The Committee notes that local planning authorities are struggling to manage the delivery of services, with many facing challenges regarding capacity and reductions in resourcing. The Committee have suggested that the Welsh Government addresses the cuts made to planning budgets.
Of particular interest for the development sector, the Committee has suggested a number of changes to the way S106 agreements are made. It suggests greater standardisation of development appraisals, suggesting these should be based on a single data source, using the building cost information service construction data, to improve the reliability of estimates, plan costs and benchmarks.
A tranche payment system is also suggested for S106 contributions, with developers paying a third of the agreed sum on the date at which planning permission is granted; a third when development is begun; and the final third when a site is fully developed.
The Committee welcomes the Government’s recent commitment to establishing a Welsh Planning Code, though questions whether this would sufficiently address the divergence in the Planning systems between Wales and England. It recommends that this should be enshrined in law to deliver greater consistency over planning decisions. It also recommends that the Welsh Government makes Placemaking and Place Plans statutory.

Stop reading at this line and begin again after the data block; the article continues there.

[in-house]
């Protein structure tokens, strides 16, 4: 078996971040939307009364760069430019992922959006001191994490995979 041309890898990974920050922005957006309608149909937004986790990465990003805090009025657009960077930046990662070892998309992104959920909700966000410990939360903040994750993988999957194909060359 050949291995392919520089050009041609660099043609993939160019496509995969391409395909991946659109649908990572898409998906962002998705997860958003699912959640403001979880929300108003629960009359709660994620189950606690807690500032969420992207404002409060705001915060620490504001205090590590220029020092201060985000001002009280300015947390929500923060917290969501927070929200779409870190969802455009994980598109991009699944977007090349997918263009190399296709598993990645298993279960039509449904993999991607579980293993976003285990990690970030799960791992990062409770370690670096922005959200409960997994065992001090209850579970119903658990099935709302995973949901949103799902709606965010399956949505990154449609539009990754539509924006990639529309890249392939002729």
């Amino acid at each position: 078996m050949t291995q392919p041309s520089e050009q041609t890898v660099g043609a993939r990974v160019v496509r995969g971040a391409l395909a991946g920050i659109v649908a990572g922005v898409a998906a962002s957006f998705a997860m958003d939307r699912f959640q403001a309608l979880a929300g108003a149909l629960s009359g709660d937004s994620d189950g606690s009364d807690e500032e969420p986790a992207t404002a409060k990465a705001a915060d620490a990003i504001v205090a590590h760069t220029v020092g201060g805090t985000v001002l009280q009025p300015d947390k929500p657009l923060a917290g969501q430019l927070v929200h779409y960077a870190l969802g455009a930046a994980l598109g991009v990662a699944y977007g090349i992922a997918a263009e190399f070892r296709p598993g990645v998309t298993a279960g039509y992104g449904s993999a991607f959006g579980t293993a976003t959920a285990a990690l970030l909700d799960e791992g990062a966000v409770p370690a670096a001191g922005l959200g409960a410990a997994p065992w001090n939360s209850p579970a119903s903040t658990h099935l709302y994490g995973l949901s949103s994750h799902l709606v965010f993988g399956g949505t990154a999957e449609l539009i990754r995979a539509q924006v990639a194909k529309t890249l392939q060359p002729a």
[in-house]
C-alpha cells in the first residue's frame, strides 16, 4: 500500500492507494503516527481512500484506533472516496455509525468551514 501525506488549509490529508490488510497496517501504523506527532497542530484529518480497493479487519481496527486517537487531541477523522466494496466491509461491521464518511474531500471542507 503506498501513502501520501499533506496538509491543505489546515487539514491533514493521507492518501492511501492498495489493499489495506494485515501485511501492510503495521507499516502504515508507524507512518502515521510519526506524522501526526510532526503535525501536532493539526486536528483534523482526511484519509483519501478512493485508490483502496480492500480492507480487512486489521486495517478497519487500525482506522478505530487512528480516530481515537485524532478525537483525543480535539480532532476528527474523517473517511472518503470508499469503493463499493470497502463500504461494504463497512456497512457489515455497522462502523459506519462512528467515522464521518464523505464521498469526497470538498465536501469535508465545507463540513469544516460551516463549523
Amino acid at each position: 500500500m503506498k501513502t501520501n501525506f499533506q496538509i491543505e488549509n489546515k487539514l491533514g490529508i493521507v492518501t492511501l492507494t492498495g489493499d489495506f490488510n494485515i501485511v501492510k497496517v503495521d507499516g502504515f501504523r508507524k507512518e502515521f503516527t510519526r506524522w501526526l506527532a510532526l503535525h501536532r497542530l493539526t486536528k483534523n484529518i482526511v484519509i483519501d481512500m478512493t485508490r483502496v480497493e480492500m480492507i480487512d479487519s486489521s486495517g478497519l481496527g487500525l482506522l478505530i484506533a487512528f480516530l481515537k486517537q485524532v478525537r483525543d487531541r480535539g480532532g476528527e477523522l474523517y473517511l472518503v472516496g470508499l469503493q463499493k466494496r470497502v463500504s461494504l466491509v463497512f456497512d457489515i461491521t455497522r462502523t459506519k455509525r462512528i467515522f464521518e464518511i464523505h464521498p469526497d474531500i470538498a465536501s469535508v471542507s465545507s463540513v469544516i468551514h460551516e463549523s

Welsh Parliament Public Accounts Committee, Inquiry into the Effectiveness of Local Planning Authorities in Wales

ONS publishes revised population projections following previous processing error

The Office for National Statistics has published revised population projections following an error that was flagged earlier in the year. A processing error had resulted in the miscalculation of cross-border flows between Wales and England. This had resulted in the mid-2028 population for Wales being approximately 65,000 too low, with the figure for England being 65,000 too high.
The revised figures now show a different long term trend for Wales, with the total population expected to increase by 2.7% to 3.22 million by 2028, and by 3.7% to 3.26 million by 2043.
The projections, which indicate the potential future size and age structure of the population across the UK and its constituent countries, form a fundamental part of the evidence base for Local Development Plans, including assessments for future housing need.